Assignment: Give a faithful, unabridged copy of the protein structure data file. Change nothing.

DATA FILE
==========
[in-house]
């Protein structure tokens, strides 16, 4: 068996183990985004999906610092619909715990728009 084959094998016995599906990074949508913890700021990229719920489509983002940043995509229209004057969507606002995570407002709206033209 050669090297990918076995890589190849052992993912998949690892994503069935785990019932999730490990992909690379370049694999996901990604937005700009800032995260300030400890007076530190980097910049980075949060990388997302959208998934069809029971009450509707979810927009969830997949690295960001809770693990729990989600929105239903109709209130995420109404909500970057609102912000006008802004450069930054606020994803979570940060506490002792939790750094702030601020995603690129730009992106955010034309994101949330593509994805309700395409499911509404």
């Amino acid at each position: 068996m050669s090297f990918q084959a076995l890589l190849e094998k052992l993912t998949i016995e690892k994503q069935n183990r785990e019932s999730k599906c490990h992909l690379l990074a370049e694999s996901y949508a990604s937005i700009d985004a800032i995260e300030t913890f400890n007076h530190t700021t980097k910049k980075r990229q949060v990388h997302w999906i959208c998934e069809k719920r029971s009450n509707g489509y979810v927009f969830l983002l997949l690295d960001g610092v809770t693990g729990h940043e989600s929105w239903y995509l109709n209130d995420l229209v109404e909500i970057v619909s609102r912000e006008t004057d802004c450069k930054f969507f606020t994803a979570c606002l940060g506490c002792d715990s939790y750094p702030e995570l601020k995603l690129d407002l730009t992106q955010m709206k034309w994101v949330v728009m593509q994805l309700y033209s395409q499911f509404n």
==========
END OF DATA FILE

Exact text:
[in-house]
């Protein structure tokens, strides 16, 4: 068996183990985004999906610092619909715990728009 084959094998016995599906990074949508913890700021990229719920489509983002940043995509229209004057969507606002995570407002709206033209 050669090297990918076995890589190849052992993912998949690892994503069935785990019932999730490990992909690379370049694999996901990604937005700009800032995260300030400890007076530190980097910049980075949060990388997302959208998934069809029971009450509707979810927009969830997949690295960001809770693990729990989600929105239903109709209130995420109404909500970057609102912000006008802004450069930054606020994803979570940060506490002792939790750094702030601020995603690129730009992106955010034309994101949330593509994805309700395409499911509404």
């Amino acid at each position: 068996m050669s090297f990918q084959a076995l890589l190849e094998k052992l993912t998949i016995e690892k994503q069935n183990r785990e019932s999730k599906c490990h992909l690379l990074a370049e694999s996901y949508a990604s937005i700009d985004a800032i995260e300030t913890f400890n007076h530190t700021t980097k910049k980075r990229q949060v990388h997302w999906i959208c998934e069809k719920r029971s009450n509707g489509y979810v927009f969830l983002l997949l690295d960001g610092v809770t693990g729990h940043e989600s929105w239903y995509l109709n209130d995420l229209v109404e909500i970057v619909s609102r912000e006008t004057d802004c450069k930054f969507f606020t994803a979570c606002l940060g506490c002792d715990s939790y750094p702030e995570l601020k995603l690129d407002l730009t992106q955010m709206k034309w994101v949330v728009m593509q994805l309700y033209s395409q499911f509404n």